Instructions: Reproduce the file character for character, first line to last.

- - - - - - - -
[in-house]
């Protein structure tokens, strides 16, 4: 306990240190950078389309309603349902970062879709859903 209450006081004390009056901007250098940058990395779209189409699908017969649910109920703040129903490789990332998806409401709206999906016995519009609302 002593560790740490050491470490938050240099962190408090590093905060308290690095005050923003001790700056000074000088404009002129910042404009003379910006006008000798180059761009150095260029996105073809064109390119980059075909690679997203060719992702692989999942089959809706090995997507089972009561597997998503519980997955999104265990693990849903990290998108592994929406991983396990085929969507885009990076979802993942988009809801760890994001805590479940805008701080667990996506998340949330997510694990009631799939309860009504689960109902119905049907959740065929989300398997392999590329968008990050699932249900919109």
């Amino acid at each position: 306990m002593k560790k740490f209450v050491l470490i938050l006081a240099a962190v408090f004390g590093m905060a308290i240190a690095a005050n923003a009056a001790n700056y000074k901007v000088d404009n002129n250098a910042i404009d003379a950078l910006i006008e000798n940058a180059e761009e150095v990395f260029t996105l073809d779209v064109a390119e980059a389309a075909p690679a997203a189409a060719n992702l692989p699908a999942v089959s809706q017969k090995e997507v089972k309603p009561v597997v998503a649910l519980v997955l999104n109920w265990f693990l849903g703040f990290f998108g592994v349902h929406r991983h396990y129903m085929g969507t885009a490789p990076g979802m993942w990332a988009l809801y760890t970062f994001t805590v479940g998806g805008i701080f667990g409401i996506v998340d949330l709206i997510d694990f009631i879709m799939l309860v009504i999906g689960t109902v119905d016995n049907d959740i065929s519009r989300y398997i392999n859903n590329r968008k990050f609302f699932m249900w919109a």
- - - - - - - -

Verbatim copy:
[in-house]
């Protein structure tokens, strides 16, 4: 306990240190950078389309309603349902970062879709859903 209450006081004390009056901007250098940058990395779209189409699908017969649910109920703040129903490789990332998806409401709206999906016995519009609302 002593560790740490050491470490938050240099962190408090590093905060308290690095005050923003001790700056000074000088404009002129910042404009003379910006006008000798180059761009150095260029996105073809064109390119980059075909690679997203060719992702692989999942089959809706090995997507089972009561597997998503519980997955999104265990693990849903990290998108592994929406991983396990085929969507885009990076979802993942988009809801760890994001805590479940805008701080667990996506998340949330997510694990009631799939309860009504689960109902119905049907959740065929989300398997392999590329968008990050699932249900919109």
């Amino acid at each position: 306990m002593k560790k740490f209450v050491l470490i938050l006081a240099a962190v408090f004390g590093m905060a308290i240190a690095a005050n923003a009056a001790n700056y000074k901007v000088d404009n002129n250098a910042i404009d003379a950078l910006i006008e000798n940058a180059e761009e150095v990395f260029t996105l073809d779209v064109a390119e980059a389309a075909p690679a997203a189409a060719n992702l692989p699908a999942v089959s809706q017969k090995e997507v089972k309603p009561v597997v998503a649910l519980v997955l999104n109920w265990f693990l849903g703040f990290f998108g592994v349902h929406r991983h396990y129903m085929g969507t885009a490789p990076g979802m993942w990332a988009l809801y760890t970062f994001t805590v479940g998806g805008i701080f667990g409401i996506v998340d949330l709206i997510d694990f009631i879709m799939l309860v009504i999906g689960t109902v119905d016995n049907d959740i065929s519009r989300y398997i392999n859903n590329r968008k990050f609302f699932m249900w919109a």